Oman, officially the Sultanate of Oman is a country located in the Middle East on the the Arabian Peninsula. Oman is rich in mineral resources and has a complex geological history spanning 825 million years. The mineral resources include dolomite, zinc, limestone, gypsum, silica, copper, gold, cobalt, chromite, coal, and iron. The Ophiolite belt found in Oman is characterised by medium to high grade copper deposits with gold credits and metallurgically simple ores.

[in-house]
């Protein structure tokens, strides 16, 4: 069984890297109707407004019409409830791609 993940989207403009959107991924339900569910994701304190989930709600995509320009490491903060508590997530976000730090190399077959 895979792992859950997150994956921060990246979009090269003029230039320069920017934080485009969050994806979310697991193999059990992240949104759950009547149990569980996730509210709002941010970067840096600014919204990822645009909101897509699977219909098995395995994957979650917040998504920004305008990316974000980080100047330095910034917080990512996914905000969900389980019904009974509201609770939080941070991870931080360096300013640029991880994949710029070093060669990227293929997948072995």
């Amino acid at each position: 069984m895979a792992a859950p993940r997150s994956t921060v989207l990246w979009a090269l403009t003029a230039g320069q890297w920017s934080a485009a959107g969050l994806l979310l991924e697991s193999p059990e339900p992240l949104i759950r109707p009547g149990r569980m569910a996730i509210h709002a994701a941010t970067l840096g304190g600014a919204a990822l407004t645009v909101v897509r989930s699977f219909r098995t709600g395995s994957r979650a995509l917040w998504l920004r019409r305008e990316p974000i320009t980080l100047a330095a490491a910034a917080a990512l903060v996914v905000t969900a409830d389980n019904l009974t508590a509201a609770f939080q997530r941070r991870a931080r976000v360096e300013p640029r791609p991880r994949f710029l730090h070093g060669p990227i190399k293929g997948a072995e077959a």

Many copper mining projects in the Semil Ophiolite Belt is set to occur in the coming years. Exploration planned is targeting 10,700,000 and 29,250,000 tons of 1.4 and 2.4 per cent copper. In Washihi, 160 kilometers southeast of Muscat, copper deposits with associated gold ore are scheduled to be explored. The project covers a total area of 105 square kilometers. It is expected to produce 77,000 tons of copper and 18,000 tons of gold yearly upon operation.